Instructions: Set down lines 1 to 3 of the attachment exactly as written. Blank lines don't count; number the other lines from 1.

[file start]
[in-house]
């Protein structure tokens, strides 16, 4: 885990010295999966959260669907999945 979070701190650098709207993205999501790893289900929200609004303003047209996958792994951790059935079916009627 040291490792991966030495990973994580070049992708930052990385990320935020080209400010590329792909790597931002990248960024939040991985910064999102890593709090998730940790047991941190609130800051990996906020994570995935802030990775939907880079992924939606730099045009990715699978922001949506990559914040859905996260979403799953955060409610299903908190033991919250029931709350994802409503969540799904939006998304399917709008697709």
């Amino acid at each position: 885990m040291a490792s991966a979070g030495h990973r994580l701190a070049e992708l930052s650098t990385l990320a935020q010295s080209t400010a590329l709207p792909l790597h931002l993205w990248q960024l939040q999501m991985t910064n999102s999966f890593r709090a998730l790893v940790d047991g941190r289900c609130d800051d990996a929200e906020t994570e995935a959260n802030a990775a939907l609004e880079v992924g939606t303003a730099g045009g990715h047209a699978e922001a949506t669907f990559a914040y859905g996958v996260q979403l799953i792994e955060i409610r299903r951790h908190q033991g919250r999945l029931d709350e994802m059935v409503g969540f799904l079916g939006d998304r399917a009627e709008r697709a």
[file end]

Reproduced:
[in-house]
């Protein structure tokens, strides 16, 4: 885990010295999966959260669907999945 979070701190650098709207993205999501790893289900929200609004303003047209996958792994951790059935079916009627 040291490792991966030495990973994580070049992708930052990385990320935020080209400010590329792909790597931002990248960024939040991985910064999102890593709090998730940790047991941190609130800051990996906020994570995935802030990775939907880079992924939606730099045009990715699978922001949506990559914040859905996260979403799953955060409610299903908190033991919250029931709350994802409503969540799904939006998304399917709008697709």
């Amino acid at each position: 885990m040291a490792s991966a979070g030495h990973r994580l701190a070049e992708l930052s650098t990385l990320a935020q010295s080209t400010a590329l709207p792909l790597h931002l993205w990248q960024l939040q999501m991985t910064n999102s999966f890593r709090a998730l790893v940790d047991g941190r289900c609130d800051d990996a929200e906020t994570e995935a959260n802030a990775a939907l609004e880079v992924g939606t303003a730099g045009g990715h047209a699978e922001a949506t669907f990559a914040y859905g996958v996260q979403l799953i792994e955060i409610r299903r951790h908190q033991g919250r999945l029931d709350e994802m059935v409503g969540f799904l079916g939006d998304r399917a009627e709008r697709a």